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Anaerobic Neutrophilic Pyrite Oxidation by a Chemolithoautotrophic Nitrate-Reducing Iron(II)-Oxidizing Culture Enriched from a Fractured Aquifer

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journal contribution
posted on 2021-07-10, 12:29 authored by Natalia Jakus, Adrian Mellage, Carmen Höschen, Markus Maisch, James M. Byrne, Carsten W. Mueller, Peter Grathwohl, Andreas Kappler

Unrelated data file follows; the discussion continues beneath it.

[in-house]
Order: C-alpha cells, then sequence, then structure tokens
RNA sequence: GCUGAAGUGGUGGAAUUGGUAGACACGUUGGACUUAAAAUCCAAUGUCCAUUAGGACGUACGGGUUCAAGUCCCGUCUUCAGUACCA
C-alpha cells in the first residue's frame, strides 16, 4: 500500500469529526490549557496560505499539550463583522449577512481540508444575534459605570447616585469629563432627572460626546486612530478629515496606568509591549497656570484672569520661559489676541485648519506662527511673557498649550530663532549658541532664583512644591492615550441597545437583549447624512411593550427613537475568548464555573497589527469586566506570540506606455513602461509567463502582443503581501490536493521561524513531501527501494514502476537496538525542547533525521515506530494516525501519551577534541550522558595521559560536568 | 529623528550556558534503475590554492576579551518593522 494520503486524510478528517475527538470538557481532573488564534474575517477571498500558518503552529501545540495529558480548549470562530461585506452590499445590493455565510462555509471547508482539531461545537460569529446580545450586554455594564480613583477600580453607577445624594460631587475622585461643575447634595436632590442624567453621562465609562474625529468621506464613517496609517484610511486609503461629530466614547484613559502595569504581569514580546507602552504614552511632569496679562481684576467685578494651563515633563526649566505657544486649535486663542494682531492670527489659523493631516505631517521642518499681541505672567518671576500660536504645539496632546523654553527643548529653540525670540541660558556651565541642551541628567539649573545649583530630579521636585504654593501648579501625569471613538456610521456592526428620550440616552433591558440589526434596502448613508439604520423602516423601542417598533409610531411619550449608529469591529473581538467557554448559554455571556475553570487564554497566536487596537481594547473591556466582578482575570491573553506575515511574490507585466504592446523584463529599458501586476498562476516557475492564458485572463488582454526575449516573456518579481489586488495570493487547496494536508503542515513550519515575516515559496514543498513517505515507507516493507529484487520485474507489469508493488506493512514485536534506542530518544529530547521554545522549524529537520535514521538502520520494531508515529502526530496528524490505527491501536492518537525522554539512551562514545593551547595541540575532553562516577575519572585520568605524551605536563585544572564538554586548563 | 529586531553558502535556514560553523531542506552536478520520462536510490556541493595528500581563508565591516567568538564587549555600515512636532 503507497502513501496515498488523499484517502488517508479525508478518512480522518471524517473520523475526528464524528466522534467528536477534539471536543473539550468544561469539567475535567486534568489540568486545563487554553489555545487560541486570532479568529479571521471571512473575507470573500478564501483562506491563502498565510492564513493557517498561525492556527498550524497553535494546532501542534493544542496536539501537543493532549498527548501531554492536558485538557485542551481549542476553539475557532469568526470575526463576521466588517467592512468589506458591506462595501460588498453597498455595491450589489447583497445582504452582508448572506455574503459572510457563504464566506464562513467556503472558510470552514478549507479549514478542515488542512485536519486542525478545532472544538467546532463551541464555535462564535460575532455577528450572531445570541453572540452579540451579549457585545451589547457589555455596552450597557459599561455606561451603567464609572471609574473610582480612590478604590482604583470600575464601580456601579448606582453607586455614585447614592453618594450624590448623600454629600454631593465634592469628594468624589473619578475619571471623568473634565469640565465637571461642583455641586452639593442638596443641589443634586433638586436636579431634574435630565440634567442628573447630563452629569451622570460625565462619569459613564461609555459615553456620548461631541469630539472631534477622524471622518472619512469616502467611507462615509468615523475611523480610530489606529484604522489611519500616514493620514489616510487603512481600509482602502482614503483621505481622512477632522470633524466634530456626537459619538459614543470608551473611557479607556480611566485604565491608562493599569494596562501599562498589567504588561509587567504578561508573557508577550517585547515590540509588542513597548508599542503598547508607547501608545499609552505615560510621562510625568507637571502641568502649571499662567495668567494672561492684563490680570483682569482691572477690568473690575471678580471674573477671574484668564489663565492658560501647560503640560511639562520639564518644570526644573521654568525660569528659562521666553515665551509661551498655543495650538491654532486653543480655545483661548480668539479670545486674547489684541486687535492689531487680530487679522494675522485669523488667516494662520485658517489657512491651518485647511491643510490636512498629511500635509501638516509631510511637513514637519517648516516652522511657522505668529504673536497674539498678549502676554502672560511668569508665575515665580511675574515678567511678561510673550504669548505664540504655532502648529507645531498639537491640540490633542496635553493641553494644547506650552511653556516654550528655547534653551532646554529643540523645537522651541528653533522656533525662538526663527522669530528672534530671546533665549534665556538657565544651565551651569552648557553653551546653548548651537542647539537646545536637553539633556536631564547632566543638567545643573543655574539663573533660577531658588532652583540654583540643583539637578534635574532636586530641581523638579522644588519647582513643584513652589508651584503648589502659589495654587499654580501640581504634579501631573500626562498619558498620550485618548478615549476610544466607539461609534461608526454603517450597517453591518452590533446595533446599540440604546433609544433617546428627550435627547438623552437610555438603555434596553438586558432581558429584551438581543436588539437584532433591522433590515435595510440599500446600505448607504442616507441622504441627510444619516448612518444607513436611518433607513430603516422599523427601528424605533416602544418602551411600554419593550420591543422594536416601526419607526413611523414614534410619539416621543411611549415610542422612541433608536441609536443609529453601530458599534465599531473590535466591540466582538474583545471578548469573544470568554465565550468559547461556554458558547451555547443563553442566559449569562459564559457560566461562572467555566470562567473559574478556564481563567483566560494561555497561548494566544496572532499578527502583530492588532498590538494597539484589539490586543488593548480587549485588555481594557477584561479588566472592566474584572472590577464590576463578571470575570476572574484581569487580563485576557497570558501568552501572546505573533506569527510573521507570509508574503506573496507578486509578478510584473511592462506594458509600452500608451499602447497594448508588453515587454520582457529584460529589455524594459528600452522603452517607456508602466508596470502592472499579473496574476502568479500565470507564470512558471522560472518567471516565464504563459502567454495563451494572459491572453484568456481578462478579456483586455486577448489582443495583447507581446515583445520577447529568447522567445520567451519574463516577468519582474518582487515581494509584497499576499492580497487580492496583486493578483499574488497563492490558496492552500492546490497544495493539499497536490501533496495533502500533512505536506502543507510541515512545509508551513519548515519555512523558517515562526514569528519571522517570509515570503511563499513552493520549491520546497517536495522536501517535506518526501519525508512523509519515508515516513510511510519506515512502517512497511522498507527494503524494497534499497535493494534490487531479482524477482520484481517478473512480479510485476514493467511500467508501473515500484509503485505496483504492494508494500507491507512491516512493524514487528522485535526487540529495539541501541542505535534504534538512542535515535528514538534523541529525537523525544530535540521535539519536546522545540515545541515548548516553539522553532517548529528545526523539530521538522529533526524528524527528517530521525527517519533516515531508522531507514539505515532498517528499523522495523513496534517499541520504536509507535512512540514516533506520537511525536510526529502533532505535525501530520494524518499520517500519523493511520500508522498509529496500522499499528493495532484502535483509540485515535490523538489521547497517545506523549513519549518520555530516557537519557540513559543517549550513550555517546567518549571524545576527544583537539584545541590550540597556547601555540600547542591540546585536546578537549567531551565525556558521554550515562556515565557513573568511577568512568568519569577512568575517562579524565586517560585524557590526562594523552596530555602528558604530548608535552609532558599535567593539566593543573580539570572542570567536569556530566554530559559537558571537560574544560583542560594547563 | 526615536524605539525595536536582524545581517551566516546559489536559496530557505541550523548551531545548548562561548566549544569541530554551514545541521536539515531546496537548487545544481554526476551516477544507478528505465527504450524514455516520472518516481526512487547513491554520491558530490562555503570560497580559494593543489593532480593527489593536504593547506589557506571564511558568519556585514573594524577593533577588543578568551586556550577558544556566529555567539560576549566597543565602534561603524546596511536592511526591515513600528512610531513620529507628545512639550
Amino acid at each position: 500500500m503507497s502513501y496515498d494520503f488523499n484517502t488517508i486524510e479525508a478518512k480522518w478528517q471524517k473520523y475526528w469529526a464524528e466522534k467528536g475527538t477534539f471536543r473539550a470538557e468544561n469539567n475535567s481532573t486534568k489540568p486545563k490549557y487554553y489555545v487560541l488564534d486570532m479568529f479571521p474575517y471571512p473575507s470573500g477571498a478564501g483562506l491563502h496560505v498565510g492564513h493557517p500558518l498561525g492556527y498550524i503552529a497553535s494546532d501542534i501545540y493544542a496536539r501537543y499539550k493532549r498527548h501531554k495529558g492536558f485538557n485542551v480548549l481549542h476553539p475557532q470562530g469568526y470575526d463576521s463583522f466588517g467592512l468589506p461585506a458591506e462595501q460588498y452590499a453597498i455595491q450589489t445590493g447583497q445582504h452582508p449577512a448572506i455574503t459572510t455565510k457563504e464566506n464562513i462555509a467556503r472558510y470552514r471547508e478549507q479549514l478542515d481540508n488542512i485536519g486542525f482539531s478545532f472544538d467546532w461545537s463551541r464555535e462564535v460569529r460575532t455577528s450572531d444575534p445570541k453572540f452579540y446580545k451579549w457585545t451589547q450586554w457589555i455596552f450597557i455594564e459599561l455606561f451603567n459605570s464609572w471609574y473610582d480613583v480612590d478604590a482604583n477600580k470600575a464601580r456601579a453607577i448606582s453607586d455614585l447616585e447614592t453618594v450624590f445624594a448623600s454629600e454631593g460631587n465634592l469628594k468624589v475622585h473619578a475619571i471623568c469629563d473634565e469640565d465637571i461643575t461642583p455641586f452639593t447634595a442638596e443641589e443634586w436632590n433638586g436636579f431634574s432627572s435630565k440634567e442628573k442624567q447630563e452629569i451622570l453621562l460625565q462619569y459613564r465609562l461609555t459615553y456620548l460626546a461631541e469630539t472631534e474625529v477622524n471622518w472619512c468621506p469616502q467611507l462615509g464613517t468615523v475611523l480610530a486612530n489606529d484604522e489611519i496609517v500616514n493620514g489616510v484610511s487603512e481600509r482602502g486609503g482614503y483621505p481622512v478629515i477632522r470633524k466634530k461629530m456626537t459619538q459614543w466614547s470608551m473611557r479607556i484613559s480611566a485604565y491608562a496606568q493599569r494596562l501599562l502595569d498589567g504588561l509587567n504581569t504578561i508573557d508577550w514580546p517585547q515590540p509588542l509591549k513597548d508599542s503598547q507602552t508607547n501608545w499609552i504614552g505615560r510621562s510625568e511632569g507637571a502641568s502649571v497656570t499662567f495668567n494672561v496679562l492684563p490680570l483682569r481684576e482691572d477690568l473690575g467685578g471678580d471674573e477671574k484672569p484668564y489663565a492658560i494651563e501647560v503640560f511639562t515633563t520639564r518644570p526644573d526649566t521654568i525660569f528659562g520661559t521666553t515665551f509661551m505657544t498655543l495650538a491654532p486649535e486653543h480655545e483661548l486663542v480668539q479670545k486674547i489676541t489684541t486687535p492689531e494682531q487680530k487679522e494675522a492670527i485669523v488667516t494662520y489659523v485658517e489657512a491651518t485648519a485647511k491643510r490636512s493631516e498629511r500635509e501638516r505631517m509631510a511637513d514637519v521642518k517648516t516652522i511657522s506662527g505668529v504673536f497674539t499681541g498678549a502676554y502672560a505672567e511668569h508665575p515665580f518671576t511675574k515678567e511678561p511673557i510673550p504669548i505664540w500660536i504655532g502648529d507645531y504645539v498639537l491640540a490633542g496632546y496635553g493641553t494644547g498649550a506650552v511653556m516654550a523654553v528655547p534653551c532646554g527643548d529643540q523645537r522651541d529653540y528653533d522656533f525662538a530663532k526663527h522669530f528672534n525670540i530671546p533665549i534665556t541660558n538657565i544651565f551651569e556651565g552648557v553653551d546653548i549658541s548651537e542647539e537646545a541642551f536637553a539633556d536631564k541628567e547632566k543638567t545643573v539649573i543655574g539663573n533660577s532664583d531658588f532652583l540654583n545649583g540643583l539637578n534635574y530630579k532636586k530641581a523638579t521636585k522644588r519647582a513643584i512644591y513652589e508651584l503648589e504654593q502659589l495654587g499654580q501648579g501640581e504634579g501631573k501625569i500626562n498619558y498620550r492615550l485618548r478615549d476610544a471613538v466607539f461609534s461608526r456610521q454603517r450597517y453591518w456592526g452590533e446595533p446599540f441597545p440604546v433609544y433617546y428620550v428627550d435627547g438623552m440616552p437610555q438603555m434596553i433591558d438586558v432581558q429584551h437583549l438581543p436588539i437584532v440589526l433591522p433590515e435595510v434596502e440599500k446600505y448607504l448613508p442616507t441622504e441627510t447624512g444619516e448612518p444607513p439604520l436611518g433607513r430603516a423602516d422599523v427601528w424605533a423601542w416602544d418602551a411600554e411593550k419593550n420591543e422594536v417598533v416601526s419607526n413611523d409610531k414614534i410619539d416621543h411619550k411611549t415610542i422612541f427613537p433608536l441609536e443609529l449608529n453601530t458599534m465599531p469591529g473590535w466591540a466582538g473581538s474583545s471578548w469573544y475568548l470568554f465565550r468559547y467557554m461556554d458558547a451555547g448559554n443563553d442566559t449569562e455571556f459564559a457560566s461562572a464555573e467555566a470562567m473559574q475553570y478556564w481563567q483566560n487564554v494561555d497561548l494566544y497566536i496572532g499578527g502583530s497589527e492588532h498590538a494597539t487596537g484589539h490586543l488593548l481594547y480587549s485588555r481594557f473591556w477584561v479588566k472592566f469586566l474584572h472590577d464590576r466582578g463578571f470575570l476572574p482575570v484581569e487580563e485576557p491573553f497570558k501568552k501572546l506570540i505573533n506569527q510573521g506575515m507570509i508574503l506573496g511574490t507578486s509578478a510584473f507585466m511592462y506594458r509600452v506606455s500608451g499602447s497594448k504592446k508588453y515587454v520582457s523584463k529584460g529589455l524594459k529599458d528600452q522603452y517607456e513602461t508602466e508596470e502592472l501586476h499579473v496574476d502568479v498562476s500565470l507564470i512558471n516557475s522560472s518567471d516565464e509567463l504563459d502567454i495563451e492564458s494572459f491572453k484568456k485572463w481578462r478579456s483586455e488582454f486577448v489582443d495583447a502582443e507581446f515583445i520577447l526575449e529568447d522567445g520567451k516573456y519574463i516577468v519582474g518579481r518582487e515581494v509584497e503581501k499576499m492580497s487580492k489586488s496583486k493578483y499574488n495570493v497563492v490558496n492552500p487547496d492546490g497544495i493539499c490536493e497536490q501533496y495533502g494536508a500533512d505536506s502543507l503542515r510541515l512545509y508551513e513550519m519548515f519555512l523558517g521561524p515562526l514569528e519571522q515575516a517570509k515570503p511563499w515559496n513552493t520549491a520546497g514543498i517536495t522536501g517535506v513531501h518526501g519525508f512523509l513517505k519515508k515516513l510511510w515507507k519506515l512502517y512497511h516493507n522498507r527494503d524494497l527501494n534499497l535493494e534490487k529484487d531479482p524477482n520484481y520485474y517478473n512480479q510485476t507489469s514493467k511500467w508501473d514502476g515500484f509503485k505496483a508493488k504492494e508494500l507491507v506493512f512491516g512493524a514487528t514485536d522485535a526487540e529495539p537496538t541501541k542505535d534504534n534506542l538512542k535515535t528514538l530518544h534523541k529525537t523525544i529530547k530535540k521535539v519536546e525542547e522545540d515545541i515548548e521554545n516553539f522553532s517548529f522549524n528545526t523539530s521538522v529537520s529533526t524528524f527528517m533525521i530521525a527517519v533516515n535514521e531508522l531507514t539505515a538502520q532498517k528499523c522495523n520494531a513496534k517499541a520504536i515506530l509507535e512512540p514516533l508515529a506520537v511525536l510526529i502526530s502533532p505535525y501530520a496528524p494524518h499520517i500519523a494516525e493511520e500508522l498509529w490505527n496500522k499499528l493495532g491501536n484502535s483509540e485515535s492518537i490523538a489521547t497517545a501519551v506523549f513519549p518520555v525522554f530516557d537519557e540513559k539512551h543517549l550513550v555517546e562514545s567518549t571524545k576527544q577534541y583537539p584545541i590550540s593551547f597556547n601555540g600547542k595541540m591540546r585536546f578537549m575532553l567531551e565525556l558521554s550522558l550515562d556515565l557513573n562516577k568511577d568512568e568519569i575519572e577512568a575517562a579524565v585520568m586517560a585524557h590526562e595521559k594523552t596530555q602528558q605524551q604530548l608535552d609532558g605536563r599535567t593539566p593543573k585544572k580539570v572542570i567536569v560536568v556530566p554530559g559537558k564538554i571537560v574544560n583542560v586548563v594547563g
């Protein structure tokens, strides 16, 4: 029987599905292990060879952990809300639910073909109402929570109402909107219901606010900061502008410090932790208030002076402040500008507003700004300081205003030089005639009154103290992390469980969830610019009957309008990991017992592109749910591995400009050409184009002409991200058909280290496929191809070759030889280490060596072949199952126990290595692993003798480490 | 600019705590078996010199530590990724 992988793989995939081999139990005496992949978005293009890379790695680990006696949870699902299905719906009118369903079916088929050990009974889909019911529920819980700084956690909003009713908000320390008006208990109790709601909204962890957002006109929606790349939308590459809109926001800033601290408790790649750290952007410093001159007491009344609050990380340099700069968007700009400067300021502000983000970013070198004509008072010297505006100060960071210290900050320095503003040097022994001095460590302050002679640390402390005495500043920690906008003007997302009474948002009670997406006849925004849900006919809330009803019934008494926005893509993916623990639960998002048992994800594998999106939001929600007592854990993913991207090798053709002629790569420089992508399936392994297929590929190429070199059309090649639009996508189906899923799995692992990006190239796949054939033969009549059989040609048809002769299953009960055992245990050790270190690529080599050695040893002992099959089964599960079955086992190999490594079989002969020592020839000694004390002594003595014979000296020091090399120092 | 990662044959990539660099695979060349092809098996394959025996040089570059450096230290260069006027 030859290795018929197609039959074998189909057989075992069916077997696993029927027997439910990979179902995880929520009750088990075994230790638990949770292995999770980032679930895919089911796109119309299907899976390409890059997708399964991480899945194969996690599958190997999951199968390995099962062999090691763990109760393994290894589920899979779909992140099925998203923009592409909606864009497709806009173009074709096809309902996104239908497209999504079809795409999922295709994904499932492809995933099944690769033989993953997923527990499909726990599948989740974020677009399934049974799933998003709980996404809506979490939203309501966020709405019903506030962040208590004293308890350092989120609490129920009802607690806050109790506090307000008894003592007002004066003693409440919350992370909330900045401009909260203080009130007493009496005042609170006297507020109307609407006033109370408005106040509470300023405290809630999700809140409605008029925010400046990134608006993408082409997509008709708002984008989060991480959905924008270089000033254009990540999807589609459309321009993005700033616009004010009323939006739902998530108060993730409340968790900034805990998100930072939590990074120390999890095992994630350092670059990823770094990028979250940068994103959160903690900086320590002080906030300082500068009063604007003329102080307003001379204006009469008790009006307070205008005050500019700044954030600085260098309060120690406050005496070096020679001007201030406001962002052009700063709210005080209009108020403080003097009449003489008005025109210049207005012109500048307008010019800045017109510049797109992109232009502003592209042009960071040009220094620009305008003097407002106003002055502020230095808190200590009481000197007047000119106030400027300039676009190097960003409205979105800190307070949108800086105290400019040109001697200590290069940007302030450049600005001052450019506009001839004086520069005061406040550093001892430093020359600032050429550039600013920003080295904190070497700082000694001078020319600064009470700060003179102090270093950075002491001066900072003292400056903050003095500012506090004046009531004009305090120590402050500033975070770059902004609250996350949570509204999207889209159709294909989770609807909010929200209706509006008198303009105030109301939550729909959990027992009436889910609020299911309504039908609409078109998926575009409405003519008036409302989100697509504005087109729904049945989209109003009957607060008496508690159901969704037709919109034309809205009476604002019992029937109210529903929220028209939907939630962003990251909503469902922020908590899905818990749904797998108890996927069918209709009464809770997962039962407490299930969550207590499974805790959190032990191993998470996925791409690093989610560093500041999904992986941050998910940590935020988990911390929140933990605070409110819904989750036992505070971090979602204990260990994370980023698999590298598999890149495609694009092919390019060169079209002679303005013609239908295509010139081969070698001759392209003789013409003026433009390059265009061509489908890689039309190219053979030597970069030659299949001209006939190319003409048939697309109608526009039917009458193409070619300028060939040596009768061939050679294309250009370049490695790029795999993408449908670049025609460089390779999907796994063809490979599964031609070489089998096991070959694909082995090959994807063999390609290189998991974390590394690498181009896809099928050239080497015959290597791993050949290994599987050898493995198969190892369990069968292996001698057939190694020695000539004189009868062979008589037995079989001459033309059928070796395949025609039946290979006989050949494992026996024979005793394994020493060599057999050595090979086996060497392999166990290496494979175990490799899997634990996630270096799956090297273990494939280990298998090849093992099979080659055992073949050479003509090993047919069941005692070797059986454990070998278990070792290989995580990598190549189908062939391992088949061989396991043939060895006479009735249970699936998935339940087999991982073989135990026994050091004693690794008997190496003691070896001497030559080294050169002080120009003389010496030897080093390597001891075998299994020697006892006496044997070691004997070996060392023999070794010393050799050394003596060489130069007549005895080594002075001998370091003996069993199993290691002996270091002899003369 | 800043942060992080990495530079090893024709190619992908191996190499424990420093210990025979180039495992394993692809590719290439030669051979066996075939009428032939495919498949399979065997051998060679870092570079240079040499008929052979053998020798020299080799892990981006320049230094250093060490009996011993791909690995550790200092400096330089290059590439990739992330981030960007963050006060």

Neutrophilic microbial pyrite (FeS2) oxidation coupled to denitrification is thought to be an important natural nitrate attenuation pathway in nitrate-contaminated aquifers. However, the poor solubility of pyrite raises questions about its bioavailability and the mechanisms underlying its oxidation. Here, we investigated direct microbial pyrite oxidation by a neutrophilic chemolithoautotrophic nitrate-reducing Fe­(II)-oxidizing culture enriched from a pyrite-rich aquifer. We used pyrite with natural abundance (NA) of Fe isotopes (NAFe-pyrite) and 57Fe-labeled siderite to evaluate whether the oxidation of the more soluble Fe­(II)-carbonate (FeCO3) can indirectly drive abiotic pyrite oxidation. Our results showed that in setups where only pyrite was incubated with bacteria, direct microbial pyrite oxidation contributed ca. 26% to overall nitrate reduction. The rest was attributed to the oxidation of elemental sulfur (S0), present as a residue from pyrite synthesis. Pyrite oxidation was evidenced in the NAFe-pyrite/57Fe-siderite setups by maps of 56FeO and 32S obtained using a combination of SEM with nanoscale secondary ion MS (NanoSIMS), which showed the presence of 56Fe­(III) (oxyhydr)­oxides that could solely originate from 56FeS2. Based on the fit of a reaction model to the geochemical data and the Fe-isotope distributions from NanoSIMS, we conclude that anaerobic oxidation of pyrite by our neutrophilic enrichment culture was mainly driven by direct enzymatic activity of the cells. The contribution of abiotic pyrite oxidation by Fe3+ appeared to be negligible in our experimental setup.